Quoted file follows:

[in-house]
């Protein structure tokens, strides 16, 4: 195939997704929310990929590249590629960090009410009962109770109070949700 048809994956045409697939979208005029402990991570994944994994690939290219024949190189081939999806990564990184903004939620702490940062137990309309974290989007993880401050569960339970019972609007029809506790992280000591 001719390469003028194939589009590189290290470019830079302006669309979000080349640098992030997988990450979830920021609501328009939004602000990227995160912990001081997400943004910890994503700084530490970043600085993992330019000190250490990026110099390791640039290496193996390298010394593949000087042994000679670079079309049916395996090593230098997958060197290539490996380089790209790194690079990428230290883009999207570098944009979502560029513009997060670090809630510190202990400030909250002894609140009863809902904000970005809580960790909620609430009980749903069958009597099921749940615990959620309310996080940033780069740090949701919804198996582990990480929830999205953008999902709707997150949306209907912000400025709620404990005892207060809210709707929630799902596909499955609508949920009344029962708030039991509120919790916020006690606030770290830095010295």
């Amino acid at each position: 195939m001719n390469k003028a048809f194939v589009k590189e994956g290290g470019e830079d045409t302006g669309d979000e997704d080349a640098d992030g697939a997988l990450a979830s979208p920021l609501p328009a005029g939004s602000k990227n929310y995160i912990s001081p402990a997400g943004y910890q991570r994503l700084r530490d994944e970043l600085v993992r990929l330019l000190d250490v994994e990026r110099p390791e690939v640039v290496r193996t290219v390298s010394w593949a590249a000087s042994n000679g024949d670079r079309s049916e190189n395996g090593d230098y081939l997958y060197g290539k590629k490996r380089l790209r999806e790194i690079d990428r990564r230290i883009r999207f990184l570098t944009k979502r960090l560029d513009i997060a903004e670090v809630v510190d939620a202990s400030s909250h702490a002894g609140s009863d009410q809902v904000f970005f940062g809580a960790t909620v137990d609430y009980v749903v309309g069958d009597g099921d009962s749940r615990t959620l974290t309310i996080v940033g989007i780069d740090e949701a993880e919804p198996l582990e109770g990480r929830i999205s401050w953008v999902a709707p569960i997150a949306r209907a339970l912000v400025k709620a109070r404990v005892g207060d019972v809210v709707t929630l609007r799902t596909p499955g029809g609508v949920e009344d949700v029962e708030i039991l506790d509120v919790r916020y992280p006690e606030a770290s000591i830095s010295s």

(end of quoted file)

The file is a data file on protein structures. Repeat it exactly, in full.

[in-house]
């Protein structure tokens, strides 16, 4: 195939997704929310990929590249590629960090009410009962109770109070949700 048809994956045409697939979208005029402990991570994944994994690939290219024949190189081939999806990564990184903004939620702490940062137990309309974290989007993880401050569960339970019972609007029809506790992280000591 001719390469003028194939589009590189290290470019830079302006669309979000080349640098992030997988990450979830920021609501328009939004602000990227995160912990001081997400943004910890994503700084530490970043600085993992330019000190250490990026110099390791640039290496193996390298010394593949000087042994000679670079079309049916395996090593230098997958060197290539490996380089790209790194690079990428230290883009999207570098944009979502560029513009997060670090809630510190202990400030909250002894609140009863809902904000970005809580960790909620609430009980749903069958009597099921749940615990959620309310996080940033780069740090949701919804198996582990990480929830999205953008999902709707997150949306209907912000400025709620404990005892207060809210709707929630799902596909499955609508949920009344029962708030039991509120919790916020006690606030770290830095010295």
């Amino acid at each position: 195939m001719n390469k003028a048809f194939v589009k590189e994956g290290g470019e830079d045409t302006g669309d979000e997704d080349a640098d992030g697939a997988l990450a979830s979208p920021l609501p328009a005029g939004s602000k990227n929310y995160i912990s001081p402990a997400g943004y910890q991570r994503l700084r530490d994944e970043l600085v993992r990929l330019l000190d250490v994994e990026r110099p390791e690939v640039v290496r193996t290219v390298s010394w593949a590249a000087s042994n000679g024949d670079r079309s049916e190189n395996g090593d230098y081939l997958y060197g290539k590629k490996r380089l790209r999806e790194i690079d990428r990564r230290i883009r999207f990184l570098t944009k979502r960090l560029d513009i997060a903004e670090v809630v510190d939620a202990s400030s909250h702490a002894g609140s009863d009410q809902v904000f970005f940062g809580a960790t909620v137990d609430y009980v749903v309309g069958d009597g099921d009962s749940r615990t959620l974290t309310i996080v940033g989007i780069d740090e949701a993880e919804p198996l582990e109770g990480r929830i999205s401050w953008v999902a709707p569960i997150a949306r209907a339970l912000v400025k709620a109070r404990v005892g207060d019972v809210v709707t929630l609007r799902t596909p499955g029809g609508v949920e009344d949700v029962e708030i039991l506790d509120v919790r916020y992280p006690e606030a770290s000591i830095s010295s």